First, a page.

Self and 'not self'

I am not writing this to be hurtful to you, but what i watched wasn't just an editing thing. It was a side of you Barbara that is real, and you know it. the truth hurts.(you are very good at dishing it out to others, i hope you will listen and learn). I watched a very controlling, rude, individual named barbara, tell a very kind family named the loupe's how they should live their life. Barbara, the words that came out of your mouth, are more disgusting then anything a human could digest. Your actions were unkind, thoughtless and all about you.
i hope and pray you will learn something about yourself by watching yourself on this show. You have just let millions of people see a side of you that is sooooooo ugly and sad. You have no idea how the world lives. I am amazed and shocked how little you knew of another state. sad. California is not the only place in this big world of ours. There is a whole other part,, with people of all walks, culture, eating habits, languages. You would probably be shocked to know these people actually live in your state too, even close by you. i wonder if you could treat them with a little respect and kindness.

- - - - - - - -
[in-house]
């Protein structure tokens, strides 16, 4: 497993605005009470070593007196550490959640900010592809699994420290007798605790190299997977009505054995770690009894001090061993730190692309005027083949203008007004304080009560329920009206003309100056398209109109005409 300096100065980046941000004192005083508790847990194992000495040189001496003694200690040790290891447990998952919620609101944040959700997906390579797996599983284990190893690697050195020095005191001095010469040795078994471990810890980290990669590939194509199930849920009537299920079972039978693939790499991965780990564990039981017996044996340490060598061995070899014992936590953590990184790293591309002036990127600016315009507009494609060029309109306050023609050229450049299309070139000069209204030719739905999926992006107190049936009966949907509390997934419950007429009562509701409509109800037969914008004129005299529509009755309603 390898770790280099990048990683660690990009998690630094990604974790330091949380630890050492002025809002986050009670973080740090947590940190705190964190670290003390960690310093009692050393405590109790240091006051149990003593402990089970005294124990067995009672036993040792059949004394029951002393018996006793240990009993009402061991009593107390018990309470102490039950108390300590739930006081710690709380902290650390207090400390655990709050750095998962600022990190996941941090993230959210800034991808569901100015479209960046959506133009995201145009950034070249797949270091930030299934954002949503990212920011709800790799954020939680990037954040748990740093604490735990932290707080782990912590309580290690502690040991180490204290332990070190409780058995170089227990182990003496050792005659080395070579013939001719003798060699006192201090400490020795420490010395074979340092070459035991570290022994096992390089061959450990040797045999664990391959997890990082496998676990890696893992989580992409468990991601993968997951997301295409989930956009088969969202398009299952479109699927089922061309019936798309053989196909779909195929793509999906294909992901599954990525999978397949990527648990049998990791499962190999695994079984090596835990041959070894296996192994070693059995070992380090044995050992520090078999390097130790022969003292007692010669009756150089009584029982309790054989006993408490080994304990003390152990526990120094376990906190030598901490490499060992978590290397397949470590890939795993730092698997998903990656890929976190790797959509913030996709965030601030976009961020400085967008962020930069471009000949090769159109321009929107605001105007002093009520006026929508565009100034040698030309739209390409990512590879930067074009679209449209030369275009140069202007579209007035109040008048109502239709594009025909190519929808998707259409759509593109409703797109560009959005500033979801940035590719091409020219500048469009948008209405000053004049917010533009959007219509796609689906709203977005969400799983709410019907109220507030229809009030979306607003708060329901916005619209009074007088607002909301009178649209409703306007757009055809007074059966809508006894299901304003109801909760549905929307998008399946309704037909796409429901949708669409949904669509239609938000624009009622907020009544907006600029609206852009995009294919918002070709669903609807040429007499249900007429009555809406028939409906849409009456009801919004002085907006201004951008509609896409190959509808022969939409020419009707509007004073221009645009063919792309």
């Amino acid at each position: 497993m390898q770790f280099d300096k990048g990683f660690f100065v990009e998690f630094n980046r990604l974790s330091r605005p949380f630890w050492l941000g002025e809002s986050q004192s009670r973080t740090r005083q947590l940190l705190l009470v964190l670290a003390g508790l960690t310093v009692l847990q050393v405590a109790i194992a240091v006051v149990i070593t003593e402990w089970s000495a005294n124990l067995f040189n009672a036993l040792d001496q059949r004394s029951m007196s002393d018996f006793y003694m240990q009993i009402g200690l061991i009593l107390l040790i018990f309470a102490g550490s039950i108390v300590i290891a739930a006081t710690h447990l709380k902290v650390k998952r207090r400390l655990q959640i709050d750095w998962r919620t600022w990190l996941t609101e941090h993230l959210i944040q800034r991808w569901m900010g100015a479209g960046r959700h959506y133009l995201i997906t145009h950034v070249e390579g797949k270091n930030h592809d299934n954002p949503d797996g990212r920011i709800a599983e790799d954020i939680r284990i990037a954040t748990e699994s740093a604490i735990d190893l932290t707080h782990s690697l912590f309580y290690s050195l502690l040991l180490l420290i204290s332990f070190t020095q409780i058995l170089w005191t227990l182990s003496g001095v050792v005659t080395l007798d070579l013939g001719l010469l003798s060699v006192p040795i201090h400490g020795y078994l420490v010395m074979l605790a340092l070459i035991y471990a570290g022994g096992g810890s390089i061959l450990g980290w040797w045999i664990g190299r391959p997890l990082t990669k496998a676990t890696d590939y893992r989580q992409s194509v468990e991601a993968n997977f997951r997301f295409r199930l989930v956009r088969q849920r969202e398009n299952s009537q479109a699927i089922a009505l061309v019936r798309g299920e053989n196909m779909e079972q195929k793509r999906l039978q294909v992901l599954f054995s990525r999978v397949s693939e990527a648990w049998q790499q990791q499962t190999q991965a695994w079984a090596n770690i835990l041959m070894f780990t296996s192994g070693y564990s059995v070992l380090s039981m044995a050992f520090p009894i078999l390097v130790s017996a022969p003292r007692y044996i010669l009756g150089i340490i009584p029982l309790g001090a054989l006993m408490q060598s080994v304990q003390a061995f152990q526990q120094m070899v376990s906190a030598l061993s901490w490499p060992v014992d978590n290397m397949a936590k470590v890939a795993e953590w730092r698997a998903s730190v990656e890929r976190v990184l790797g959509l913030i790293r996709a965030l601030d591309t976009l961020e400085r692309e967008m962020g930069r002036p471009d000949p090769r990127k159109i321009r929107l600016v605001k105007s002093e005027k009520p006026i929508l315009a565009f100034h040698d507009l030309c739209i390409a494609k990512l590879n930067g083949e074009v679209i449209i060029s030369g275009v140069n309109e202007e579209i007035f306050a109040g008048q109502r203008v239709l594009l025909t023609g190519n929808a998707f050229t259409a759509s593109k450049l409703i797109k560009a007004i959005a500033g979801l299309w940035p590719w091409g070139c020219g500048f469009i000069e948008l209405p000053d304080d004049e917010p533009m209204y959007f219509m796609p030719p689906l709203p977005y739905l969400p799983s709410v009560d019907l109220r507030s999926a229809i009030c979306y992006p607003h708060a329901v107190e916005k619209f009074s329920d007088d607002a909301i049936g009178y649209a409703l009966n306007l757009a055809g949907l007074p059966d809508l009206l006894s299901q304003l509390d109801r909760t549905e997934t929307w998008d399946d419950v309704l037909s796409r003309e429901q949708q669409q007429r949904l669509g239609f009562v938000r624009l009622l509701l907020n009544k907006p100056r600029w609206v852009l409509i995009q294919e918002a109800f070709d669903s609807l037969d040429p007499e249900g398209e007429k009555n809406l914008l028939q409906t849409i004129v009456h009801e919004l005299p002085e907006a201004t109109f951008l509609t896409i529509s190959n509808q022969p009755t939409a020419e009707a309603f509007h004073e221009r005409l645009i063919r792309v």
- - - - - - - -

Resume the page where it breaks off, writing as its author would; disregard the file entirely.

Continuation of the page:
Focus on the hurtful words you say, the tone of your voice, the judgement you show to others. it's very unkind and rude.
And the way you treated the dog was also unkind. hope you learn from diane and dieago, and ZZ. i thought they were so kind, sweet, patient, loving, and non-judgemental. They, were an example of kindness.[/quote]


  • edited December 1969
    Self and 'not self'
    The experience of self sets in motion 'not-self'. Being social animals this 'not self' extrapolates to 'other than self', e.g. 'you', 'them', 'it'. So just as [chref=2] difficult and the easy complement each other[/chref], so also do 'self' and 'not self'; thus we get 'I' and 'you', 'we' and 'them', 'I' and 'it', etc. Our social instinct may actually be the most powerful driving influence in all we do. This applies to everyone, from hermits on mountain tops to gossiping busy bodies at beauty parlors. All our actions arise out of our need to [chref=4]Soften the glare[/chref] of this duality. This is what drives us to do, beyond our basic animal functions, what we end up doing or avoid doing.